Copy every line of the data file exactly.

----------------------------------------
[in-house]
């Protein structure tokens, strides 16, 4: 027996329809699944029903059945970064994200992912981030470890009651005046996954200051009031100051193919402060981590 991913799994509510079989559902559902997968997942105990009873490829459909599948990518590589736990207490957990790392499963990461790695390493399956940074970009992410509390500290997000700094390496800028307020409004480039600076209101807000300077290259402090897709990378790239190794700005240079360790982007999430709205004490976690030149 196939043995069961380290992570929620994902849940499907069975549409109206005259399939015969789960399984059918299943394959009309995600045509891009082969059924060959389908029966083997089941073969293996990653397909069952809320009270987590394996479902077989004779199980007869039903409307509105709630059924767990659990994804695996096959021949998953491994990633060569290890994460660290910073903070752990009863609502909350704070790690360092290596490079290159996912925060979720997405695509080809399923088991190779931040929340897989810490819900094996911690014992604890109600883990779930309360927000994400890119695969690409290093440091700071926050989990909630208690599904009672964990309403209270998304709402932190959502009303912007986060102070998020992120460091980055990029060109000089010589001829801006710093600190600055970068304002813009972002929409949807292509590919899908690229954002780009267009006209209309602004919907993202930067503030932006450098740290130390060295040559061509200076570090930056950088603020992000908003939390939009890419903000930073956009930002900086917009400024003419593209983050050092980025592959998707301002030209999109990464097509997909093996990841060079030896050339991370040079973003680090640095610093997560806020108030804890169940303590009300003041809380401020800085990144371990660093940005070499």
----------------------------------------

[in-house]
């Protein structure tokens, strides 16, 4: 027996329809699944029903059945970064994200992912981030470890009651005046996954200051009031100051193919402060981590 991913799994509510079989559902559902997968997942105990009873490829459909599948990518590589736990207490957990790392499963990461790695390493399956940074970009992410509390500290997000700094390496800028307020409004480039600076209101807000300077290259402090897709990378790239190794700005240079360790982007999430709205004490976690030149 196939043995069961380290992570929620994902849940499907069975549409109206005259399939015969789960399984059918299943394959009309995600045509891009082969059924060959389908029966083997089941073969293996990653397909069952809320009270987590394996479902077989004779199980007869039903409307509105709630059924767990659990994804695996096959021949998953491994990633060569290890994460660290910073903070752990009863609502909350704070790690360092290596490079290159996912925060979720997405695509080809399923088991190779931040929340897989810490819900094996911690014992604890109600883990779930309360927000994400890119695969690409290093440091700071926050989990909630208690599904009672964990309403209270998304709402932190959502009303912007986060102070998020992120460091980055990029060109000089010589001829801006710093600190600055970068304002813009972002929409949807292509590919899908690229954002780009267009006209209309602004919907993202930067503030932006450098740290130390060295040559061509200076570090930056950088603020992000908003939390939009890419903000930073956009930002900086917009400024003419593209983050050092980025592959998707301002030209999109990464097509997909093996990841060079030896050339991370040079973003680090640095610093997560806020108030804890169940303590009300003041809380401020800085990144371990660093940005070499």